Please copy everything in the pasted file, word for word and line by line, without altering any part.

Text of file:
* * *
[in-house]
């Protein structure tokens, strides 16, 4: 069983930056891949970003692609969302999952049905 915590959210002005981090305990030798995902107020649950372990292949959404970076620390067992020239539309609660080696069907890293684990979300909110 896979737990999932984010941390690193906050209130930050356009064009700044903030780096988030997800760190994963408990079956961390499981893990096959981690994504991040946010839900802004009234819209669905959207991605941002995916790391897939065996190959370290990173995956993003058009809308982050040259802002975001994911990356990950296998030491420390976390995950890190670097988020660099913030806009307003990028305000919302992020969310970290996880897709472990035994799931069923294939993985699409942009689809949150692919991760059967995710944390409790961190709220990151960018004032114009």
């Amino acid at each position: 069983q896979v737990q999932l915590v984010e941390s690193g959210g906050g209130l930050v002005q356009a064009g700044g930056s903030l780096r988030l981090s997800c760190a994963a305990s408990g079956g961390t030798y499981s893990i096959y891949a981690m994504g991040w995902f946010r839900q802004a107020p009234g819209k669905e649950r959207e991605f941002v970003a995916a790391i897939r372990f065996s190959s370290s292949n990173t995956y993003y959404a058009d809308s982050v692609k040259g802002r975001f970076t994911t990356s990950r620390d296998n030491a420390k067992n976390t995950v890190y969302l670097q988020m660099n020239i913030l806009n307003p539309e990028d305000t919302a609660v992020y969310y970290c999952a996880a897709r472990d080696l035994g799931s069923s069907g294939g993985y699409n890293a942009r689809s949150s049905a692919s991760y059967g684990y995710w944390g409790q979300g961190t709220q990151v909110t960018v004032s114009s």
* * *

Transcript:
[in-house]
């Protein structure tokens, strides 16, 4: 069983930056891949970003692609969302999952049905 915590959210002005981090305990030798995902107020649950372990292949959404970076620390067992020239539309609660080696069907890293684990979300909110 896979737990999932984010941390690193906050209130930050356009064009700044903030780096988030997800760190994963408990079956961390499981893990096959981690994504991040946010839900802004009234819209669905959207991605941002995916790391897939065996190959370290990173995956993003058009809308982050040259802002975001994911990356990950296998030491420390976390995950890190670097988020660099913030806009307003990028305000919302992020969310970290996880897709472990035994799931069923294939993985699409942009689809949150692919991760059967995710944390409790961190709220990151960018004032114009």
């Amino acid at each position: 069983q896979v737990q999932l915590v984010e941390s690193g959210g906050g209130l930050v002005q356009a064009g700044g930056s903030l780096r988030l981090s997800c760190a994963a305990s408990g079956g961390t030798y499981s893990i096959y891949a981690m994504g991040w995902f946010r839900q802004a107020p009234g819209k669905e649950r959207e991605f941002v970003a995916a790391i897939r372990f065996s190959s370290s292949n990173t995956y993003y959404a058009d809308s982050v692609k040259g802002r975001f970076t994911t990356s990950r620390d296998n030491a420390k067992n976390t995950v890190y969302l670097q988020m660099n020239i913030l806009n307003p539309e990028d305000t919302a609660v992020y969310y970290c999952a996880a897709r472990d080696l035994g799931s069923s069907g294939g993985y699409n890293a942009r689809s949150s049905a692919s991760y059967g684990y995710w944390g409790q979300g961190t709220q990151v909110t960018v004032s114009s």